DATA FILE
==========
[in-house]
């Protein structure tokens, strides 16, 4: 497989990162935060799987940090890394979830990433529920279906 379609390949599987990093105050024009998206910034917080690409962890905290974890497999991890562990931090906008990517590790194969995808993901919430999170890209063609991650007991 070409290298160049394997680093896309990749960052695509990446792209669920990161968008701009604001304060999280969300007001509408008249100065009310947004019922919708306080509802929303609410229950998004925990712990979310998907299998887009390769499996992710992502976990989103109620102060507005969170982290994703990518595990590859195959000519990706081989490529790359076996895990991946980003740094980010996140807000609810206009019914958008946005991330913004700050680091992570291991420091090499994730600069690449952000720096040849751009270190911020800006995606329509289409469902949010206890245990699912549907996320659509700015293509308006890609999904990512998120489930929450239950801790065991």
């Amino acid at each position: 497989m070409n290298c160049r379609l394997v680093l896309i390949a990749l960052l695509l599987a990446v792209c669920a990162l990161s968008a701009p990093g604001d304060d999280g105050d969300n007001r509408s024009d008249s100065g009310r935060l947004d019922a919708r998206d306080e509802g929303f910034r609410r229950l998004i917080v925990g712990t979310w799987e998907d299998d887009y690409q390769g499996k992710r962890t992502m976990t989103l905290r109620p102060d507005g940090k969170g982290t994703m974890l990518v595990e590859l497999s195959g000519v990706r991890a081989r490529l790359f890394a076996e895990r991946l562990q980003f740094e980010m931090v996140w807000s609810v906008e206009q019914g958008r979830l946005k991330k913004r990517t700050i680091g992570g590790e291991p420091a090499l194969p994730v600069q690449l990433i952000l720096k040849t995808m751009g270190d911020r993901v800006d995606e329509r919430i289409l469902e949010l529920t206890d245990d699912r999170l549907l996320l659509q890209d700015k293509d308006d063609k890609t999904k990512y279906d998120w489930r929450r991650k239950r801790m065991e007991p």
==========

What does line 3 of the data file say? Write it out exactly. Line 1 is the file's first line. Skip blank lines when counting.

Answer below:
């Amino acid at each position: 497989m070409n290298c160049r379609l394997v680093l896309i390949a990749l960052l695509l599987a990446v792209c669920a990162l990161s968008a701009p990093g604001d304060d999280g105050d969300n007001r509408s024009d008249s100065g009310r935060l947004d019922a919708r998206d306080e509802g929303f910034r609410r229950l998004i917080v925990g712990t979310w799987e998907d299998d887009y690409q390769g499996k992710r962890t992502m976990t989103l905290r109620p102060d507005g940090k969170g982290t994703m974890l990518v595990e590859l497999s195959g000519v990706r991890a081989r490529l790359f890394a076996e895990r991946l562990q980003f740094e980010m931090v996140w807000s609810v906008e206009q019914g958008r979830l946005k991330k913004r990517t700050i680091g992570g590790e291991p420091a090499l194969p994730v600069q690449l990433i952000l720096k040849t995808m751009g270190d911020r993901v800006d995606e329509r919430i289409l469902e949010l529920t206890d245990d699912r999170l549907l996320l659509q890209d700015k293509d308006d063609k890609t999904k990512y279906d998120w489930r929450r991650k239950r801790m065991e007991p």